A beneficial owner of a company is any individual who, directly or indirectly, exercises substantial control over a reporting company, or who owns or controls at least 25 percent of the ownership interests of a reporting company.

What Companies Are Considered Reporting Companies?

Entities obligated to submit reports are referred to as reporting companies, and they fall into two categories:

1. Domestic reporting companies encompass corporations, limited liability companies, and other entities established through the submission of documents to a secretary of state or a similar office within the United States.

2. Foreign reporting companies are entities, including corporations and limited liability companies, created under the laws of a foreign country and authorized to conduct business in the United States by filing documents with a secretary of state or an equivalent office.

What is the reason behind companies being required to submit information on beneficial ownership to the U.S. Department of the Treasury?

In a bipartisan effort in 2021, Congress approved the Corporate Transparency Act, establishing a fresh reporting obligation for beneficial ownership information. This legislation is a proactive measure by the U.S. government to increase the difficulty for individuals with malicious intent to conceal or profit from unlawfully obtained assets using shell companies or other concealed ownership frameworks.

What Information Will Be Required to Report About The Reporting Company, Beneficial Owner and Applicant?

A Reporting Company will have to report:

  1. The full legal name of the business
  2. Any trade names, “doing business as” (d/b/a), or “trading as” (t/a) names
  3. The current street address of its principal place of business if that address is in the United States (for example, a U.S. reporting company’s headquarters), or, for reporting companies whose principal place of business is outside the United States, the current address from which the company conducts business in the United States (for example, a foreign reporting company’s U.S. headquarters)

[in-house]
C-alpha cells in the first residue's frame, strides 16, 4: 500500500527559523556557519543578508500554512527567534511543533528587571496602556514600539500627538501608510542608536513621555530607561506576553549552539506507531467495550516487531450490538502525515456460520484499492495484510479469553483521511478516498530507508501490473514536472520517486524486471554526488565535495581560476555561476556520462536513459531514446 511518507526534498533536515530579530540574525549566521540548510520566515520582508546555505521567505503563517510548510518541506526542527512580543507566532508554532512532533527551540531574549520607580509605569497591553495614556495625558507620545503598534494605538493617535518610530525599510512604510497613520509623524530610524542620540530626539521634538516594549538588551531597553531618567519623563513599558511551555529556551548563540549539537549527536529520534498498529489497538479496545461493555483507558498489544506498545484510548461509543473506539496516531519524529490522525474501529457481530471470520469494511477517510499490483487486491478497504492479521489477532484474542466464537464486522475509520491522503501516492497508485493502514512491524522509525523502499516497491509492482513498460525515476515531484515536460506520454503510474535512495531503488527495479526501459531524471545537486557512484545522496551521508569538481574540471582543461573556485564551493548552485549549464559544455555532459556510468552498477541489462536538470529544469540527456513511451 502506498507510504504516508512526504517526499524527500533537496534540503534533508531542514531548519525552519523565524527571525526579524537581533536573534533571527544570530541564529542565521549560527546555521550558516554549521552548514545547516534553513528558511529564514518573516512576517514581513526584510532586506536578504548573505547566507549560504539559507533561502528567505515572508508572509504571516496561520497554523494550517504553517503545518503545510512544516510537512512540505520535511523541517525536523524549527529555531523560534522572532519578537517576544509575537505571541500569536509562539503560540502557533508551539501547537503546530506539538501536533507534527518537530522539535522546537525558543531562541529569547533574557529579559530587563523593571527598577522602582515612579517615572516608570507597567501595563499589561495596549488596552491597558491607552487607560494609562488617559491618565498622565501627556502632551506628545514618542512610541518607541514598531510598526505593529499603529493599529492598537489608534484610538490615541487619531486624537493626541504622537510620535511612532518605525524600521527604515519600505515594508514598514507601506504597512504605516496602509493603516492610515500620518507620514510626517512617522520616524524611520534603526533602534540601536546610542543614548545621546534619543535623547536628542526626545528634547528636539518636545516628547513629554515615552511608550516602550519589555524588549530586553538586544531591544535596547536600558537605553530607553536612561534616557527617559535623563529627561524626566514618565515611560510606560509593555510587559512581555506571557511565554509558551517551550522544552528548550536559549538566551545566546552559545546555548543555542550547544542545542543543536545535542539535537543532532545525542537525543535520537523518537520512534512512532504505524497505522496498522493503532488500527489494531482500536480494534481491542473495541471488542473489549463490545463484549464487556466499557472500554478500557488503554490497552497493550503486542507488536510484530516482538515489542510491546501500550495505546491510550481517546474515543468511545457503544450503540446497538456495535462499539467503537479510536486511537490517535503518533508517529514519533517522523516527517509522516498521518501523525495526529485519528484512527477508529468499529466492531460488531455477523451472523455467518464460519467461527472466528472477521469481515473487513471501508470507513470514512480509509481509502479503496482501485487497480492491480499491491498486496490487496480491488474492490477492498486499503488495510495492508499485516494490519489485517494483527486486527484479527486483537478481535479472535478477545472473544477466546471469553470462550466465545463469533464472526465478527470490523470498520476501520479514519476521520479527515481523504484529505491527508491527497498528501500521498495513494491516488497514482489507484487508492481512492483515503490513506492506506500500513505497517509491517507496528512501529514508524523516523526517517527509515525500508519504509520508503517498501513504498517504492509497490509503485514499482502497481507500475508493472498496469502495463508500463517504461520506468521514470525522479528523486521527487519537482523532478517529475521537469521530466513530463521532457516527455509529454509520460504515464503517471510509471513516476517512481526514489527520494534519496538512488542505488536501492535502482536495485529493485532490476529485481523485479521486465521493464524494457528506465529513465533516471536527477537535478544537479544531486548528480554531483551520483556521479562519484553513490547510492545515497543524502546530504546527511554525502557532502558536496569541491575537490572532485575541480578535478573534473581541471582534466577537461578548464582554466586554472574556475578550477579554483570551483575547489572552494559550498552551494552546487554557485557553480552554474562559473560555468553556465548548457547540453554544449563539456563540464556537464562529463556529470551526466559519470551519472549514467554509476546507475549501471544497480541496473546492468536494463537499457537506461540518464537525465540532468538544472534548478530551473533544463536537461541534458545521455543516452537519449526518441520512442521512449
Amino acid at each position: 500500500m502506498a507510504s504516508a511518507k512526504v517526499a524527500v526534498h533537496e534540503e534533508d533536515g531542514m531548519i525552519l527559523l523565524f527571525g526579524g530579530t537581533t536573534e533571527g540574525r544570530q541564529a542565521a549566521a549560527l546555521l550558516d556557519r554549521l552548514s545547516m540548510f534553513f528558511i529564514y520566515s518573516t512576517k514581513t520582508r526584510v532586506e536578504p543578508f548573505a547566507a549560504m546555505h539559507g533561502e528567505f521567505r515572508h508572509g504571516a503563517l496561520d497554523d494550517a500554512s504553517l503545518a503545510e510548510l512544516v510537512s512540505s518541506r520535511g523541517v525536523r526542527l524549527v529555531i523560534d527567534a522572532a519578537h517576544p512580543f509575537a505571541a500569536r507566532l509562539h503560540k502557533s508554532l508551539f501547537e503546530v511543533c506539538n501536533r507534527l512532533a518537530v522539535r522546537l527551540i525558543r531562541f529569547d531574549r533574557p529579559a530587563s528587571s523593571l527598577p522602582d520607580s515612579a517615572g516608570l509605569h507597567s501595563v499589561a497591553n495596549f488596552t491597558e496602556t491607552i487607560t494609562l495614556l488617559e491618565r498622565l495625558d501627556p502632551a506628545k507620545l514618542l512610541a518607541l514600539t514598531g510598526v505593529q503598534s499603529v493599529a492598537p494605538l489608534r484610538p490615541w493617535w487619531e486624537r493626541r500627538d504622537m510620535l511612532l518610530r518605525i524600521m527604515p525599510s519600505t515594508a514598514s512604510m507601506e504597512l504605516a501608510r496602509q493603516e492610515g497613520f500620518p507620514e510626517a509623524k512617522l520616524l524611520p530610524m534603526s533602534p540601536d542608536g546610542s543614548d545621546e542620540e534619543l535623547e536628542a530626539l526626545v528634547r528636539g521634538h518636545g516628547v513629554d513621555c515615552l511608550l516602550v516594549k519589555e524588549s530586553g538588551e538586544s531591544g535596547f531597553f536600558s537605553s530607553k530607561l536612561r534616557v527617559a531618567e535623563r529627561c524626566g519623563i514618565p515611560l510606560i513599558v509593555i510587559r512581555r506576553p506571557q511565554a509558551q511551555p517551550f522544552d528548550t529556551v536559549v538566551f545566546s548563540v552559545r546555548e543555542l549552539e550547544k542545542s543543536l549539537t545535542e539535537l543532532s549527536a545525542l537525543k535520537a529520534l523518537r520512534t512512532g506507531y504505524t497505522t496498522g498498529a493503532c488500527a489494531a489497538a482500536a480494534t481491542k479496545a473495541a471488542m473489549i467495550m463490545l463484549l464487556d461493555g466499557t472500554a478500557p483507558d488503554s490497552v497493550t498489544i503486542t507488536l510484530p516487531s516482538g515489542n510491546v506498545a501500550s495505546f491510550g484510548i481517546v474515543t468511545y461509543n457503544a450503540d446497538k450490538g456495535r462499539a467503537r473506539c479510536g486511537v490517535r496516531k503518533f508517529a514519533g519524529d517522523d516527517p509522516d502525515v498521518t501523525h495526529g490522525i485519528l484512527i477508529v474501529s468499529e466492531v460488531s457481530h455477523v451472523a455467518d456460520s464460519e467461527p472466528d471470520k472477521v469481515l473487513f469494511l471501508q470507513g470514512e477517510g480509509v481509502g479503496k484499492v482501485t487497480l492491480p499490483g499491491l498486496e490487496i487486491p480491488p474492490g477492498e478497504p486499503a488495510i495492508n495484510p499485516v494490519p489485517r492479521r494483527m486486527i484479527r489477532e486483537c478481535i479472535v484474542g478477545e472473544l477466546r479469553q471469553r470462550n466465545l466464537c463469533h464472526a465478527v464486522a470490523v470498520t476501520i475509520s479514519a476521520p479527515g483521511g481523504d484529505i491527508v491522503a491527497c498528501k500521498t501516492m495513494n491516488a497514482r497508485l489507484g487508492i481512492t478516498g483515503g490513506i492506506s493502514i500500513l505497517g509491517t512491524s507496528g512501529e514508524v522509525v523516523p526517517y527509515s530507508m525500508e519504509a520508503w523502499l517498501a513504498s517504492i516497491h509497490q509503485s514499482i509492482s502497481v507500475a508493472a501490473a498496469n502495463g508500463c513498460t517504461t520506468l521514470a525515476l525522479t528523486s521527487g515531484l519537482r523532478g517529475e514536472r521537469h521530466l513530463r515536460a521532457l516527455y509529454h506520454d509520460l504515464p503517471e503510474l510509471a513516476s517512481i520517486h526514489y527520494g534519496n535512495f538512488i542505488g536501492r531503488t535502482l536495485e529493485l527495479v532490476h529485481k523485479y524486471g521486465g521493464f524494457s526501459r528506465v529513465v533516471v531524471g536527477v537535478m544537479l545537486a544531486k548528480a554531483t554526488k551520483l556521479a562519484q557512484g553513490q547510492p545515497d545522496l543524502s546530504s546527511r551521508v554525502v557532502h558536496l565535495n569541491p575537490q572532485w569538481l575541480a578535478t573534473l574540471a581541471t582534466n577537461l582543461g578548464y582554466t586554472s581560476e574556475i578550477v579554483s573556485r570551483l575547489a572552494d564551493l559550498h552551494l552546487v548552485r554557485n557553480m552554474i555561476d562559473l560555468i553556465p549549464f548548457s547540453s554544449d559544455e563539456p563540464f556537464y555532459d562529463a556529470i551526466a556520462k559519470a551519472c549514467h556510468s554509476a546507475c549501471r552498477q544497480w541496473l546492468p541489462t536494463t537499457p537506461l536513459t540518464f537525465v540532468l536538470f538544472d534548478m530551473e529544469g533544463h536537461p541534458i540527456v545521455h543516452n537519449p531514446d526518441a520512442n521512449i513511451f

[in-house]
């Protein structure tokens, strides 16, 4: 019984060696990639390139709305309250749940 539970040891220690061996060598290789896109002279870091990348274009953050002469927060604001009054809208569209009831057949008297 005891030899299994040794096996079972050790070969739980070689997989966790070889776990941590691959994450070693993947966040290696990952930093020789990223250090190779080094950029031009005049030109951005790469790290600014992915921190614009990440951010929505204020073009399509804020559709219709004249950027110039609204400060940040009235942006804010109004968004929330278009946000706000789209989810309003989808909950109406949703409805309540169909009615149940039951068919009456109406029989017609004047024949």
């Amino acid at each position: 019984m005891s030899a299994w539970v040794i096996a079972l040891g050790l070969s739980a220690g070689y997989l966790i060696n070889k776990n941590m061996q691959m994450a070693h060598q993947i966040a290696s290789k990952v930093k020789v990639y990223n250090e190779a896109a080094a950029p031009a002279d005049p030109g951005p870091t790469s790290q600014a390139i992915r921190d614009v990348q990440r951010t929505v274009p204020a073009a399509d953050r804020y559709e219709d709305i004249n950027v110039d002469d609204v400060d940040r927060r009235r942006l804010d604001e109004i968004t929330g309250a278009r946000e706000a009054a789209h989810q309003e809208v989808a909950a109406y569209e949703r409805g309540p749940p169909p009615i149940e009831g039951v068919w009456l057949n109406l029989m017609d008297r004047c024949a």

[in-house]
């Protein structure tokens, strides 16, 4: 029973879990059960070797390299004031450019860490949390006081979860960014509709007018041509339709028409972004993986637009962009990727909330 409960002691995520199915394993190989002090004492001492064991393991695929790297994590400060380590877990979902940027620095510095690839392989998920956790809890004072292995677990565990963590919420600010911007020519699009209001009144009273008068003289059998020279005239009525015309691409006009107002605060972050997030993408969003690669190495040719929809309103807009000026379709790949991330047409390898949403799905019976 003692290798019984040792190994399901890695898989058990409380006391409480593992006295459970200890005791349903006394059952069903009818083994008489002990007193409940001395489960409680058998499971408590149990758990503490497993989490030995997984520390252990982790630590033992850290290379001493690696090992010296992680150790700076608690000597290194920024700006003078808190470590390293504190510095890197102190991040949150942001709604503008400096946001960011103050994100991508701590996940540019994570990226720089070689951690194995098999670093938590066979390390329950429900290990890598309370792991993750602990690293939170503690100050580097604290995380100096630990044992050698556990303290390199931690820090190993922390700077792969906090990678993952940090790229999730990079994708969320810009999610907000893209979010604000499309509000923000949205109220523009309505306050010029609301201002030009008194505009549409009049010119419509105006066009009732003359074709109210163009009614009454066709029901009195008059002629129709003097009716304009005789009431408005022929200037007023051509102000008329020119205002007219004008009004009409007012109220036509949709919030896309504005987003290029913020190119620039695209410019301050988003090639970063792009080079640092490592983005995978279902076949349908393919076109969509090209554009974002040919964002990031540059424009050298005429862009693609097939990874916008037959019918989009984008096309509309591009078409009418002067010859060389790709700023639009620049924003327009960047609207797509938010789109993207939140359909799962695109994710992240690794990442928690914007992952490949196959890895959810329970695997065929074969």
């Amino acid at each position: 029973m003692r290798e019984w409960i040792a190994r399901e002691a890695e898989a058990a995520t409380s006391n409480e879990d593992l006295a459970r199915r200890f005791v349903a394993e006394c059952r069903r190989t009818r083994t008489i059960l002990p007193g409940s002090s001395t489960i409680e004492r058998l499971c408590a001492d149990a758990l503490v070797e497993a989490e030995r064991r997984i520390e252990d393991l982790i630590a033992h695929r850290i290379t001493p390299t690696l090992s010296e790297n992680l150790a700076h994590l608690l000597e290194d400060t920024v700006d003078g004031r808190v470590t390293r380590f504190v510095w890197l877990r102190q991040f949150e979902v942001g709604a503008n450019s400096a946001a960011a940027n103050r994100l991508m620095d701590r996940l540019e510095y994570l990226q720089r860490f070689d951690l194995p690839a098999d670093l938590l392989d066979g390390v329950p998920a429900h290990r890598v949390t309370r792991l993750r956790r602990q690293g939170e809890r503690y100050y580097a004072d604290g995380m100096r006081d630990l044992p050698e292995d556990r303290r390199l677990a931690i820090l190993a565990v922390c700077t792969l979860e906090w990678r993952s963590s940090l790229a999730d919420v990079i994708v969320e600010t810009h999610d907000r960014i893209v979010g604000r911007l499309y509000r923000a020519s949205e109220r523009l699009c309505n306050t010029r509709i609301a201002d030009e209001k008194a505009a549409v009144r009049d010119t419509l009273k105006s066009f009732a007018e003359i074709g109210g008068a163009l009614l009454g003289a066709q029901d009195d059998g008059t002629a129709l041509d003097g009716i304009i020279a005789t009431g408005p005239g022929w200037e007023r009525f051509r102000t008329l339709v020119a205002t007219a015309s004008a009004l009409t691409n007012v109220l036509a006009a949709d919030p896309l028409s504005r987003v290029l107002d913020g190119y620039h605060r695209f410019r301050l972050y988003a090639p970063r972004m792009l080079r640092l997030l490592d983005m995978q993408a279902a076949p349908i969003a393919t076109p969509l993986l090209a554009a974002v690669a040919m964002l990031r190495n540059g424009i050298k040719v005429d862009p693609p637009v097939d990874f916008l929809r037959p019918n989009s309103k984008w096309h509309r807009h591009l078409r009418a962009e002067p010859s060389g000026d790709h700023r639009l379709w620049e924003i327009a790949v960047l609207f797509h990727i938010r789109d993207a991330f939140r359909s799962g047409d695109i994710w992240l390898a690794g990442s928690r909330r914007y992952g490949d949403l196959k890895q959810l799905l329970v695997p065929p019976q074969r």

4. Its jurisdiction of formation or registration
  5. Its Taxpayer Identification Number (or, if a foreign reporting company has not been issued a TIN, a tax identification number issued by a foreign jurisdiction and the name of the jurisdiction)

A reporting company will also have to indicate whether it is filing an initial report, or a correction or an update of a prior report.

A Beneficial Owner will have to report:

  1. Individual full name
  2. Date of Birth
  3. Residential Address
  4. An identifying number from an acceptable identification document such as a passport or U.S. driver’s license, and the name of the issuing state or jurisdiction of identification document (for examples of acceptable identification)

Who Is a Company Applicant of a Reporting Company?

Only reporting companies created or registered on or after January 1, 2024, will need to report their company applicants.

A company that must report its company applicants will have only up to two individuals who could qualify as company applicants:

  1. The individual who directly files the document that creates or registers the company; and
  2. If more than one person is involved in the filing, the individual who is primarily responsible for directing or controlling the filing.

The following flowchart can help identify the company applicant.

**Contact us for more details.

What Information Will Be Required to Report For an Applicant?

For each individual who is a company applicant, a reporting company will have to provide:

  1. The individual’s name;
  2. Date of birth;
  3. Address; and
  4. An identifying number from an acceptable identification document such as a passport or U.S. driver’s license, and the name of the issuing state or jurisdiction of identification document.

The reporting company will also have to report an image of the identification document used to obtain the identifying number in item 4.

If the company applicant works in corporate formation—for example, as an attorney or corporate formation agent—then the reporting company must report the company applicant’s business address. Otherwise, the reporting company must report the company applicant’s residential address.

The ONLY Acceptable Forms of Identification:

  1. A non-expired U.S. driver’s license (including any driver’s licenses issued by a commonwealth, territory, or possession of the United States);
  2. A non-expired identification document issued by a U.S. state or local government, or Indian Tribe;
  3. A non-expired passport issued by the U.S. government; or